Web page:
Lewis caught the voice of Dr. John Watson as though she had taken it, trapped in a bottle, and used it to refill her pen into as she wrote. I liked the voice. I liked Watson, the doctor, trying to diagnose an ailing Leo XIII (85 at the time of the events of the first story). I like the brief sketch of the political situation between the Vatican and Italy. I even enjoy Watson’s discomfort at the Pope slipping into “The Royal We” when he speaks of himself as the Pope.

Even the artwork was as though it had been lifted from issues of The Strand magazine. Someone had fun here.

Thankfully, there is no overt attempt to convert Holmes, evangelize or proselytize him. There is only enough theology in the entire novel that explains to the casual reader exactly what the heck the Pope is doing. The closest the book comes to exposing Holmes to theology is a page-long sequence that ends with Leo saying, “Perhaps you should spend some of your inactive time pondering that conundrum [of Jesus] instead of indulging in whatever narcotic it is with which you choose to entertain yourself.”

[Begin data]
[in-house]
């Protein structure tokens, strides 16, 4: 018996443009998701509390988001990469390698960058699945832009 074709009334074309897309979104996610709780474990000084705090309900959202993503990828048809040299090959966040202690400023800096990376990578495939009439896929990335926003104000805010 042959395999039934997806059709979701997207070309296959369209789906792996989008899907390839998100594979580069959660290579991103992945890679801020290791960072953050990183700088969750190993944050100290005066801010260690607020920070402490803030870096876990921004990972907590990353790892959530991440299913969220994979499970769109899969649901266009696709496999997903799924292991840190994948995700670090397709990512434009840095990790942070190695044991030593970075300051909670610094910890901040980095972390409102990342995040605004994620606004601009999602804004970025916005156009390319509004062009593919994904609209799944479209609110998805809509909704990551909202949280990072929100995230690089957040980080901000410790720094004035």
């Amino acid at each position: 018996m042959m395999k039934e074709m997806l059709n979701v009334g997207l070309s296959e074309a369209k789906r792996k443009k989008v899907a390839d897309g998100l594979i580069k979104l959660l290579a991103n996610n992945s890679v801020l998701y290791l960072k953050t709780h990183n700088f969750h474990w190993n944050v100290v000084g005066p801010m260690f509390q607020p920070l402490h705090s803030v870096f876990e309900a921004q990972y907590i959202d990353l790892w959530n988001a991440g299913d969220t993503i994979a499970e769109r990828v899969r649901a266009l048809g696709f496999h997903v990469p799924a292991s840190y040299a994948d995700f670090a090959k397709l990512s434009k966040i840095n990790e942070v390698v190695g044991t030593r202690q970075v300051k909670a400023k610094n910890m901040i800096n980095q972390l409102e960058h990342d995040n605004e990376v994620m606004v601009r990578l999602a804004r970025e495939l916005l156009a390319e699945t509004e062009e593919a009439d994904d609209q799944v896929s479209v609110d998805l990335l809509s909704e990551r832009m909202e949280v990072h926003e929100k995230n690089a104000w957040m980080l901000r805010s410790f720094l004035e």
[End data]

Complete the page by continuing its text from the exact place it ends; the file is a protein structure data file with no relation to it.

That is the best zinger I’ve ever seen a character use on Holmes regarding his drug use. Even the most secular person I know can appreciate a page of theology for one of the better one-liners I’ve ever seen.

Also, the little things were entertaining for a nerd like me. For example, the casual mention of John Cardinal Newman, referred to as “a recent convert.” The political situation at the time is given just enough of a sketch to explain what’s going on, but nothing obtrusive; history nerds like me can be satisfied, but you don’t have to have a degree in it to comprehend what’s going on.